Wire Pickups Directly to Jack, with Half Tone??

Discussion in 'Luthier's Corner' started by MonsterTruck88, Jul 23, 2009.

  1. MonsterTruck88


    Sep 4, 2008
    I'm working on a custom P-bass project, and I want to wire the pickups directly to the jack. As I understand it, this would be equal to full volume, and full tone. However, I only want half tone (as though the tone knob was rolled to 50%). Is this possible?? If so, how would one do it??

  2. Ric5

    Ric5 Supporting Member

    Jan 29, 2008
    I like 5, 8, 10, and 12 string basses
    Try 1000k ohm pots. When tou turn them to 10 you get the wide open sound.

    However you may find the tone harsh on a p-bass.
  3. msiner


    Sep 2, 2008
    Tucson, AZ
    If it were me, I would measure the resistance of the pot at "half" with a multimeter. Then buy a resistor to match that value and wire it in to the circuit in place of the tone pot. I have never tried that, but, in theory, I believe it should work because the pot is a variable resistor and you want it set to a specific value. Another option might be to wire the pot in, but leave it in the control cavity with no knob. That way you can set it to the value you want, but can take the pickguard/control plate off to tweak it if you are wanting a different sound.
  4. use a linear (tone) pot at "half" when you measure the resistance this will get you a lot closer to 50%than an audio pot will.
  5. Stealth


    Feb 5, 2008
    Zagreb, Croatia
    By using a linear pot vs. a log pot, you'll get different resistances measured simply because of their different behavior. There's no "closer to 50%" when comparing lin/log pots - two 500k pots with different resistance curves will each be able to hit the "50% mark" - but at a different spot during their travel.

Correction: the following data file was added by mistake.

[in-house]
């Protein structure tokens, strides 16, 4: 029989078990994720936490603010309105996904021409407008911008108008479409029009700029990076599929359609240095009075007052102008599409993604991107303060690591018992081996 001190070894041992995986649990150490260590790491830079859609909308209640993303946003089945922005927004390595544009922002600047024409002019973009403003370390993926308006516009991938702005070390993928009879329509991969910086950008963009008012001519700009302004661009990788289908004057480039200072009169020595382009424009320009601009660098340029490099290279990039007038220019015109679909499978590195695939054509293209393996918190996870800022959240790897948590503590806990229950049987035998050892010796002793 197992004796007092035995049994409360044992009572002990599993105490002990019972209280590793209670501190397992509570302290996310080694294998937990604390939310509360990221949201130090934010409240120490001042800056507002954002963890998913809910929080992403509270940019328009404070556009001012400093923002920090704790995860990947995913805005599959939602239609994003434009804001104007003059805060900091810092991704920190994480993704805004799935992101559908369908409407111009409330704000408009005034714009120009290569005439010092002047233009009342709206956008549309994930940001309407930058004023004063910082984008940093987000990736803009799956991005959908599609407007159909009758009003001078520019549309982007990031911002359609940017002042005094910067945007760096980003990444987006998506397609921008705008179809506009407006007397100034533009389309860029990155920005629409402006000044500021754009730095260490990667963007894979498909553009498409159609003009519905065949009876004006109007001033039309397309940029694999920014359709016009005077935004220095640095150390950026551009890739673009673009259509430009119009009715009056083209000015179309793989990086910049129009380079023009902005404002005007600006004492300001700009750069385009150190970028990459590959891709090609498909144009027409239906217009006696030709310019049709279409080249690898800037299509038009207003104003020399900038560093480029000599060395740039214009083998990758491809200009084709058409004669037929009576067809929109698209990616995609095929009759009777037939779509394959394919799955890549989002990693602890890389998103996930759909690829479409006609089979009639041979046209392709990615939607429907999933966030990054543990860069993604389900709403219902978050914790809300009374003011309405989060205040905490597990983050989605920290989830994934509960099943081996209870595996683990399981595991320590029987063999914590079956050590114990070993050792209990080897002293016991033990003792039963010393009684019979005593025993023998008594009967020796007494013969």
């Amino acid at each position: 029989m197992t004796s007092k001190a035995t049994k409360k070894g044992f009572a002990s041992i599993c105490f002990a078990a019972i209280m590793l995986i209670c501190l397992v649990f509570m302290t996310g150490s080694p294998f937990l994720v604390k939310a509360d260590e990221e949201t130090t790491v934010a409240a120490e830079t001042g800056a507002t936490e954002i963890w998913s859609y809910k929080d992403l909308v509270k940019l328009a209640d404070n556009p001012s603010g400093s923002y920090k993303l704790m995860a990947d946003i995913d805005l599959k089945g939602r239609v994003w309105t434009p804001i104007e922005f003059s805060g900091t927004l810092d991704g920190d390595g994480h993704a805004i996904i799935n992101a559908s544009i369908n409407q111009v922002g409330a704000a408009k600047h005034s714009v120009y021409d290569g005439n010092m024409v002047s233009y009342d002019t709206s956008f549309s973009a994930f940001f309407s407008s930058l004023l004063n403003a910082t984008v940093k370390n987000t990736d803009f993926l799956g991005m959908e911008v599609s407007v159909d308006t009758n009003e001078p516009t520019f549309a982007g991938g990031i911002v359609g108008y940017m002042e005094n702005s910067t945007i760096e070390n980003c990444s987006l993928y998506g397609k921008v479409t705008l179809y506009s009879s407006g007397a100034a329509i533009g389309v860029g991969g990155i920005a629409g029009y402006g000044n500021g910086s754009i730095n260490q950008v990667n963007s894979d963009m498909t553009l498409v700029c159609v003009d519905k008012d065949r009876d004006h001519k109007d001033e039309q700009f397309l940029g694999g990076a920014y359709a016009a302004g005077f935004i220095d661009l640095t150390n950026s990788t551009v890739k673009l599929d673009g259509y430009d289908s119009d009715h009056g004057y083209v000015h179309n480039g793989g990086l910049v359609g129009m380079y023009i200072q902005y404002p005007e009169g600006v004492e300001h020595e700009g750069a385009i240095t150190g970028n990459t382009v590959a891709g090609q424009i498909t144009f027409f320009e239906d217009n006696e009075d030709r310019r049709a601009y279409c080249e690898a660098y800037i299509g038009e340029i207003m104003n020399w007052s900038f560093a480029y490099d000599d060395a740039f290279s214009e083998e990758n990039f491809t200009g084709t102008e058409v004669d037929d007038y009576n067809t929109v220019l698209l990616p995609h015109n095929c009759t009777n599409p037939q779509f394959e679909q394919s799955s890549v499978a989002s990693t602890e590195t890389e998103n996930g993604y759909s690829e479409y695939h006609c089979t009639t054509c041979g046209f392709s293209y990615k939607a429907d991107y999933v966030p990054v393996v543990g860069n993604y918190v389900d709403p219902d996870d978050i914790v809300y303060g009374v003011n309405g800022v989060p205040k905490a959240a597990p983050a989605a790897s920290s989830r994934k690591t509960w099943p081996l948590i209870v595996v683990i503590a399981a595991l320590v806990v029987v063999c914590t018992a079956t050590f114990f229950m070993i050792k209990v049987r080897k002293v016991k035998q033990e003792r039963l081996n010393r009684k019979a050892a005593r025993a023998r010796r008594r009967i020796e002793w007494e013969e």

I'd stick with measuring with whatever the OP has in right now and using THAT 50% as the mark, as msiner above said. After that, it's simply a matter of putting a common resistor with that value instead of the pot and presto, instant 50%. Naturally, the cap will have to stay connected as it was.
  6. Well ,yes yes, if you want to split hairs ;)

    damn kids and their linear pots
  7. Or simply get one of these Sub-Miniature Fully Enclosed Carbon Preset Potentiometers


    No need to measure resistance, no need to be absolutely stuck with the tone that one fixed resistor would give. Just tweak it to taste and leave it in the control cavity doing it's thing. You can always tweak it again if you want to fine tune your tone
  8. When you roll the tone pot down what you're doing is bring the capacitor into play, not a resistance. The cap is what rolls off the highs.

    Simply place a cap of the appropriate value in parallel with the output.

    This might not work! You'll have to experiment a bit.
  9. OMG your a genius.I'm going to go buy like 30 of those.
  10. Stealth


    Feb 5, 2008
    Zagreb, Croatia
    Of course the cap's what rolls the highs, but you need to have a resistor in series as well. A low-pass filter isn't an RC-network for nothing, you know. :smug: When you turn the tone pot, you're acting on the resistance while the capacitance stays the same, right?

    Jools4001 - that may as well be the best solution yet. Set and forget until you regret. :D

    *prepares for pun hell*
  11. Of course. Just wanted to make sure it was clear that just adding a resistor won't do anything. As you say you need both the R and the C :D
  12. vintager


    Jan 29, 2005
    i personally wouldnt run my signal through component like carbon mini pot but chose an audio grade fixed value cap.